quarta-feira, 26 de abril de 2017

The Erdogan enigma
Daniel Pipes - Israel Hayom 
I nominate Turkish President Recep Tayyip Erdogan as the most inconsistent, mysterious and unpredictable major politician on the world stage. His referendum victory this month formally bestows him with near-dictatorial powers that leave Turkey, the Middle East, ‎and beyond in a greater state of uncertainty than ever.‎
Here are some of the puzzles:‎
Mystery 1: Holding the referendum. The Turkish electorate voted on April 16 in a remarkable ‎national plebiscite that dealt not with the usual topic -- floating a bond or recalling a politician -- ‎but with fundamental constitutional changes affecting the very nature of their government: ‎Should the country continue with the flawed democracy of the past 65 years or centralize ‎political power in the presidency? Under the new dispensation, the prime minister vaporizes and ‎the president holds vast power over parliament, the judiciary, the budget, and the military.‎
Turks generally saw the 18 proposed changes to the constitution as a momentous decision. ‎Famed novelist Elif Safak spoke for most when she wrote that Turkey's referendum "could alter ‎the country's destiny for generations to come." After the referendum passed, some of those ‎opposed to it cried in the streets. "Turkey as we know it is over; it is history," wrote Yavuz ‎Baydar, a journalist. Defense & Foreign Affairs assessed the referendum as perhaps "the most ‎significant and transformative change in Eurasia, the Middle East, and parts of Africa since the ‎collapse of the USSR in 1990-91."‎
But there's a catch: For years, Erdogan has held the powers the referendum gives him. He is the ‎boss in Turkey who can bend the country to his wishes. Anyone -- cartoonist, cafeteria manager, ‎or Canadian -- accused of "insulting the president" can be fined or jailed. A former prime minister ‎or president who dares disagree with Erdogan vanishes from public life. He alone makes war or ‎peace. What Erdogan wants, he gets, regardless of constitutional niceties.‎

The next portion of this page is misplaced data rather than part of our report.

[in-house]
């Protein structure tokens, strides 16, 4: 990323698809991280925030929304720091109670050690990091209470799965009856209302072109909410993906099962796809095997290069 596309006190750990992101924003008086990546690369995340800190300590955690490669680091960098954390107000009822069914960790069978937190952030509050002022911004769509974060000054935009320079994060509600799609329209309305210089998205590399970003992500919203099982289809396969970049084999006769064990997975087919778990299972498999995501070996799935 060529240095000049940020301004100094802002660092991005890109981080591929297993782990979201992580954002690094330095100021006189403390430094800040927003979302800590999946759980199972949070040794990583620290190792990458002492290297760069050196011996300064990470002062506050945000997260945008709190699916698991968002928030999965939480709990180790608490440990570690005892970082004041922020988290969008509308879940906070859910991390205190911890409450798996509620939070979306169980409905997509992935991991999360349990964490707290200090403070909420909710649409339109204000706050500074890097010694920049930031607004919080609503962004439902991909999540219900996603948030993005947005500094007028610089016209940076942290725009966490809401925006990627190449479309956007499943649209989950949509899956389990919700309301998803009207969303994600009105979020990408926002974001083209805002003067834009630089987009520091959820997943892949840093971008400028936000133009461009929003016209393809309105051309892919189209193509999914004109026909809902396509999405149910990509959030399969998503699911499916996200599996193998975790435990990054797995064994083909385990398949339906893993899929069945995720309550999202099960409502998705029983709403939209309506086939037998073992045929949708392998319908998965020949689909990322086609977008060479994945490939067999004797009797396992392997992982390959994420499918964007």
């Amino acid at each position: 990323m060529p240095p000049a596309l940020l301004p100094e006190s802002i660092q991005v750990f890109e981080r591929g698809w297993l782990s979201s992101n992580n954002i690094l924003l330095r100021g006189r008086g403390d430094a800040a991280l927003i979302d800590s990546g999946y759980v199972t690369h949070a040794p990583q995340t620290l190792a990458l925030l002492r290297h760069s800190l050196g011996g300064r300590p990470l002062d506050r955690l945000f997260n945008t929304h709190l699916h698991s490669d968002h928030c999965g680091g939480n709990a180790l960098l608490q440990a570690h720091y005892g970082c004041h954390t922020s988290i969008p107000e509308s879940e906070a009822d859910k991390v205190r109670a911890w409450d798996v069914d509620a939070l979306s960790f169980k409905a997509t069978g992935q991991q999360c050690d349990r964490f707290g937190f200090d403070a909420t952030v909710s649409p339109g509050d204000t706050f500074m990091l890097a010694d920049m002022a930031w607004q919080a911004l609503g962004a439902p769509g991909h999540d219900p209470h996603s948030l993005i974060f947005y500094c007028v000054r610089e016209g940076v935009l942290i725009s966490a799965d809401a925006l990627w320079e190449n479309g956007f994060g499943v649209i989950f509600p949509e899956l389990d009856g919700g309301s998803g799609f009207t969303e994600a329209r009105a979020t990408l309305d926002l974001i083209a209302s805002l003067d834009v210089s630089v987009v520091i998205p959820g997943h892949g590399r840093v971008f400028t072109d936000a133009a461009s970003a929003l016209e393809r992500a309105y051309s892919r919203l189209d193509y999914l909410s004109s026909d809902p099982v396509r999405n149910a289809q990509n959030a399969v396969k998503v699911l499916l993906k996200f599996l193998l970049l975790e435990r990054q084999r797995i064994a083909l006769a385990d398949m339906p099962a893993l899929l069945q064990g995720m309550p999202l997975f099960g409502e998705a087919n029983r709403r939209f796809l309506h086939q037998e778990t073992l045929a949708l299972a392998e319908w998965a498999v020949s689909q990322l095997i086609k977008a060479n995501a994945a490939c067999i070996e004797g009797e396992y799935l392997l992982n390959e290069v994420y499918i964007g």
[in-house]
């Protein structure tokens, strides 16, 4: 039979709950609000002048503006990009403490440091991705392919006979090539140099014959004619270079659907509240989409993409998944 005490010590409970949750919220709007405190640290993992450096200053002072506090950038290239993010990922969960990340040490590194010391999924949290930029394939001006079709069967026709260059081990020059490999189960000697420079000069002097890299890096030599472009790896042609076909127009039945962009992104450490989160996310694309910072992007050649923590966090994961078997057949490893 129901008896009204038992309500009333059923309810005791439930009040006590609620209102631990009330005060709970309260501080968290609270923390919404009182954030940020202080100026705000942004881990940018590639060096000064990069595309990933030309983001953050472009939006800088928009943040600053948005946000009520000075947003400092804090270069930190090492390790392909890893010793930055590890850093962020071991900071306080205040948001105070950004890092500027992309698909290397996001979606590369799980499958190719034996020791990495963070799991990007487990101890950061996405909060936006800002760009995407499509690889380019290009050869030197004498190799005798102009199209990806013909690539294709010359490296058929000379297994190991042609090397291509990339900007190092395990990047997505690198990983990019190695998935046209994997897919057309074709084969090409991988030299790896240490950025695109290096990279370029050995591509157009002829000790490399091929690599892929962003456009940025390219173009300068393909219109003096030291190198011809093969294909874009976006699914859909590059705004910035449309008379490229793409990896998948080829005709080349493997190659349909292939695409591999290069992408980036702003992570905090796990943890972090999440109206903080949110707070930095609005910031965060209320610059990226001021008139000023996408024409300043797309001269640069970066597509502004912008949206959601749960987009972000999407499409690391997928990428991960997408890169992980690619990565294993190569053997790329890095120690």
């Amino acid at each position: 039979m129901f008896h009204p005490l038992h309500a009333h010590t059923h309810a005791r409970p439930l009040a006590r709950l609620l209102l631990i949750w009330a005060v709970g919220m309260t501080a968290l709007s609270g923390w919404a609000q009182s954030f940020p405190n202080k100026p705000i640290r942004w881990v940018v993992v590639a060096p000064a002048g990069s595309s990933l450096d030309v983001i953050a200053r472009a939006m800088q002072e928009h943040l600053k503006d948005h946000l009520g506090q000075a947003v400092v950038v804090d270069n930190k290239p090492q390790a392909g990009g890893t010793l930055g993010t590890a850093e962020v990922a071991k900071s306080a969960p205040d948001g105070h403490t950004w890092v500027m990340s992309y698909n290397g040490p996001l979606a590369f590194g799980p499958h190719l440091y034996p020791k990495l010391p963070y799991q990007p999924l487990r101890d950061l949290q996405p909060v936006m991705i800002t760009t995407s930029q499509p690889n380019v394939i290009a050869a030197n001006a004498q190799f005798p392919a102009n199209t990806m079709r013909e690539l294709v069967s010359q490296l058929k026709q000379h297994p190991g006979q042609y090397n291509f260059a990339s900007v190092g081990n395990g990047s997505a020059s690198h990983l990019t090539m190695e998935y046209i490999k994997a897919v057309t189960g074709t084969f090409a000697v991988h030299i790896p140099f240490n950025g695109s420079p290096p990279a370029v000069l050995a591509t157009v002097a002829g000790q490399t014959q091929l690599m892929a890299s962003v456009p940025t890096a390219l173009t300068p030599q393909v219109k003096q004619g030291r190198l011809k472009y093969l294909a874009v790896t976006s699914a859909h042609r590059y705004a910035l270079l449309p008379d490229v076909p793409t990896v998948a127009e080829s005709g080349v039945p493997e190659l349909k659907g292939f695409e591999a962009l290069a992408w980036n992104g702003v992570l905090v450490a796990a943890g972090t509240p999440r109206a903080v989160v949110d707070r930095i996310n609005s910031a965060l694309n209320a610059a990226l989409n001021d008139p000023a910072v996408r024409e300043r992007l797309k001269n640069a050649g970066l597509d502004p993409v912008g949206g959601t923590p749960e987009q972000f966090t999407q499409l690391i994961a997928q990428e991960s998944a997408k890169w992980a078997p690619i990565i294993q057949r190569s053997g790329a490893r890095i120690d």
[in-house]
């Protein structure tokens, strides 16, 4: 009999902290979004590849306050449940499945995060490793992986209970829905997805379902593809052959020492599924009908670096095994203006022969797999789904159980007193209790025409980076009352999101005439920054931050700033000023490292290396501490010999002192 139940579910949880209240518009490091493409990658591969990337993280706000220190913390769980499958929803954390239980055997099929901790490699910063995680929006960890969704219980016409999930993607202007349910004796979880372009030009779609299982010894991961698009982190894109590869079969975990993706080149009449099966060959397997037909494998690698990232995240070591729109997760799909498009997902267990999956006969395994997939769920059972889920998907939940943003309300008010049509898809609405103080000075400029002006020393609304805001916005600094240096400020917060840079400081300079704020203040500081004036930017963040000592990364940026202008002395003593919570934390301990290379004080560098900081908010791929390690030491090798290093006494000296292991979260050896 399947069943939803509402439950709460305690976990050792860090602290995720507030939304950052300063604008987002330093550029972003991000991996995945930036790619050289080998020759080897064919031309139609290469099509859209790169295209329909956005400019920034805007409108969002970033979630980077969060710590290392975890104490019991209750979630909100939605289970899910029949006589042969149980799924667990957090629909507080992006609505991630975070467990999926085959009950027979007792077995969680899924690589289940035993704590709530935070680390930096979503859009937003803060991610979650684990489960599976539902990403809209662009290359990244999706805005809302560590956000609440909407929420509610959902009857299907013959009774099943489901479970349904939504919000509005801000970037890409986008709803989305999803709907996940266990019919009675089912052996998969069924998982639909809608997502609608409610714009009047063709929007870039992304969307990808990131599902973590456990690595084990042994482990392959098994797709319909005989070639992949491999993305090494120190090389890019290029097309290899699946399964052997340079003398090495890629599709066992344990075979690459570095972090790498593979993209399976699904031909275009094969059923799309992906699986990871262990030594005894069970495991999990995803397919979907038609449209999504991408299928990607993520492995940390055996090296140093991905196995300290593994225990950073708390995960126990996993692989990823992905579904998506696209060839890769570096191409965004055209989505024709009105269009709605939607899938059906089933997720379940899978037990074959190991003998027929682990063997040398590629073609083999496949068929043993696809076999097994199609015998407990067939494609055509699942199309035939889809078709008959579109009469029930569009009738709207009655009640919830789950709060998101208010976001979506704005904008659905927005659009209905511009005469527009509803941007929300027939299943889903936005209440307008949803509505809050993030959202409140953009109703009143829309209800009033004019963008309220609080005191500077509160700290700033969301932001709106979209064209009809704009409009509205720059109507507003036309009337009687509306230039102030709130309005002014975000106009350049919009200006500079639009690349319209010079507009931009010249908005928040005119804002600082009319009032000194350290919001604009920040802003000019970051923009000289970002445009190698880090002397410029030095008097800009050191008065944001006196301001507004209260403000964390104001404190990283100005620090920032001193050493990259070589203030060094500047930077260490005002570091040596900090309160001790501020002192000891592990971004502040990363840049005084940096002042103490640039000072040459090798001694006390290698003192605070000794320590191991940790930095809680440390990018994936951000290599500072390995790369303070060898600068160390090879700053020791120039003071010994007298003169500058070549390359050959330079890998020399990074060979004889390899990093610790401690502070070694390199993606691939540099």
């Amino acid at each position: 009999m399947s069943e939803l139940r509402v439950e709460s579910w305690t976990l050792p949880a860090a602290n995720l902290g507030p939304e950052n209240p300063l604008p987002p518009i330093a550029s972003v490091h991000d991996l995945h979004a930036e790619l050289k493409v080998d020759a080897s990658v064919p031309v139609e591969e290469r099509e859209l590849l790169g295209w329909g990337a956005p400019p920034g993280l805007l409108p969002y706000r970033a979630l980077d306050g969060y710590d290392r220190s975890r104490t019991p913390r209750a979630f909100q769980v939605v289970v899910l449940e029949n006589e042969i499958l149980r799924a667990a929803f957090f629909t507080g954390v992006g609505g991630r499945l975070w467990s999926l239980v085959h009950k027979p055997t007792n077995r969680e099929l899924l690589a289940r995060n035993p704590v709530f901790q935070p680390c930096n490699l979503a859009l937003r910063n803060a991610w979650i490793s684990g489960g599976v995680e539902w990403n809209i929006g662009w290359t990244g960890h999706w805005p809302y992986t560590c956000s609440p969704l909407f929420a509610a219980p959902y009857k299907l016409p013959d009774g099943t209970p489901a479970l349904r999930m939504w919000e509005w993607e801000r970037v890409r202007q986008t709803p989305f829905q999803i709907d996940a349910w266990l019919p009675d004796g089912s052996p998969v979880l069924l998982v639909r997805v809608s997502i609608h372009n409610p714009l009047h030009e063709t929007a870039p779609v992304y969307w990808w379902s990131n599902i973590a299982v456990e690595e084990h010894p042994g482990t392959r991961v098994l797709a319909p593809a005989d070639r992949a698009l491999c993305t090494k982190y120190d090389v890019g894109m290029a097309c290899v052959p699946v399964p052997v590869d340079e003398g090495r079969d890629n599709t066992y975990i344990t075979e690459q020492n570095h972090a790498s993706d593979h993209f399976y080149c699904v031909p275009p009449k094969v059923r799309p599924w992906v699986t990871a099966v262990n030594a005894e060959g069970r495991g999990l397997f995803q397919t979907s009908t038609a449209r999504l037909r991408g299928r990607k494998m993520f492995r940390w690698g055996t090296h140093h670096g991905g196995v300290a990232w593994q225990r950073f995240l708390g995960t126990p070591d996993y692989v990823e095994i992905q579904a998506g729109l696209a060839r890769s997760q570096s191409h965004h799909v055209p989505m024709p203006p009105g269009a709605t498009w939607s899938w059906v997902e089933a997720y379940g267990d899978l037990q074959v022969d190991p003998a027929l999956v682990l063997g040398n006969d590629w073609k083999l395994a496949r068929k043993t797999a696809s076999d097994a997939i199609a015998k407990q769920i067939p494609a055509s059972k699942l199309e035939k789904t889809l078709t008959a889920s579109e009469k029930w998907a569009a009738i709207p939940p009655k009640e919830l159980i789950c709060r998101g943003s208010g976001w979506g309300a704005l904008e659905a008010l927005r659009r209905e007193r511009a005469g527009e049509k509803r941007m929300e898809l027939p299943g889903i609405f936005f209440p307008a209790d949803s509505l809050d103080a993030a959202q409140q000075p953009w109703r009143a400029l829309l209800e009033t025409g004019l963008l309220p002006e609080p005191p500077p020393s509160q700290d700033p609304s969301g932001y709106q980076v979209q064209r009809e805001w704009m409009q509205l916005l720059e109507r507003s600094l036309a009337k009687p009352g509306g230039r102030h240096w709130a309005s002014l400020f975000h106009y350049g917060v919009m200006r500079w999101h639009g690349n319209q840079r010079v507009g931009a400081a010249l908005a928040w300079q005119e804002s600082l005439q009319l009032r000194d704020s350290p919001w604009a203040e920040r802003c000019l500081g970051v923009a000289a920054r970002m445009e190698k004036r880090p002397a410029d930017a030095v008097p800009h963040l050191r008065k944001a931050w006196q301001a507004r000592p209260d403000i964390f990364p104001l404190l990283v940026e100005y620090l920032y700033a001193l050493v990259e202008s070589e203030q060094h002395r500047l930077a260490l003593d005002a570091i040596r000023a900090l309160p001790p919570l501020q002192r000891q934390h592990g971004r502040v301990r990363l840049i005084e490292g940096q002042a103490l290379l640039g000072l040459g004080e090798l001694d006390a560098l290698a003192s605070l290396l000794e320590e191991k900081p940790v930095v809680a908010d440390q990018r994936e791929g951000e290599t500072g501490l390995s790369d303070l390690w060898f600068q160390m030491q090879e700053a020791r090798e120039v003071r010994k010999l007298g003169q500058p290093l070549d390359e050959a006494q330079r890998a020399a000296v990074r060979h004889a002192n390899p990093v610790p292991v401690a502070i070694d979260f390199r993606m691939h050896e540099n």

Erdogan's fixation on officially imbuing the office of the presidency with the vast powers he ‎already has in practice prompted him to steal an election, fire a prime minister, start a near-civil ‎war with the Kurds, and provoke a crisis with Europe. Why did he bother with all this for a mere ‎superfluity?‎
Mystery 2: The referendum results. Erdogan brought enormous pressure to bear for a momentous ‎victory in the referendum. He made full use of his control of most media. Mosques were ‎mobilized. In the words of one international organization, in several cases, "No" supporters "have ‎faced police interventions while campaigning; a number were also arrested on charges of insulting ‎the president or organizing unlawful public events." Opponents also lost their jobs, met with ‎media boycotts, faced electricity outages, and got beaten up. A week before the referendum, ‎Erdogan even announced that the "No" voters risk their afterlife. Then, according to a Swedish ‎nongovernmental organization, "widespread and systematic election fraud, violent incidents and scandalous steps taken ‎by" the election board "overshadowed the voting."‎
Despite this, the referendum passed by a perplexingly meager 51.4 to 48.6%. Were it fairly ‎conducted, why would Erdogan take the chance of losing, thereby diminishing his stature and ‎reducing his sway? Were the referendum fixed -- entirely possible, given his party's record -- why ‎was the affirmative vote so low and not a more imposing 60, 80, or -- why not -- 99%? The ‎unimpressive 51.4% majority virtually invited opposition parties, supported by the ‎European Union and others, to challenge the legitimacy of the referendum, raising awkward ‎questions that Erdogan surely preferred not discussed.‎
Mystery 3: Gulen: Erdogan wantonly ended a key alliance with fellow-Islamist Fethullah Gulen, ‎transforming a stalwart ally into a determined domestic opponent who challenged Erdogan's ‎primacy and revealed his corruption. In his political war with Gulen, an elderly Muslim cleric ‎living in the Poconos of rural Pennsylvania, Erdogan implausibly claimed that Gulen's movement ‎had planned and led an alleged coup attempt in July 2016; then he cracked down on Gulen's ‎followers and anyone else who met with his displeasure, leading to 47,000 arrests, 113,000 ‎detainments, 135,000 firings or suspensions from jobs, and many, many more entering the ‎shadows of "social death." Erdogan went further, demanding that Washington extradite Gulen to ‎Turkey and threatening a rupture if he did not get his way: "Sooner or later the U.S. will make a ‎choice. Either Turkey or [Gulen]."‎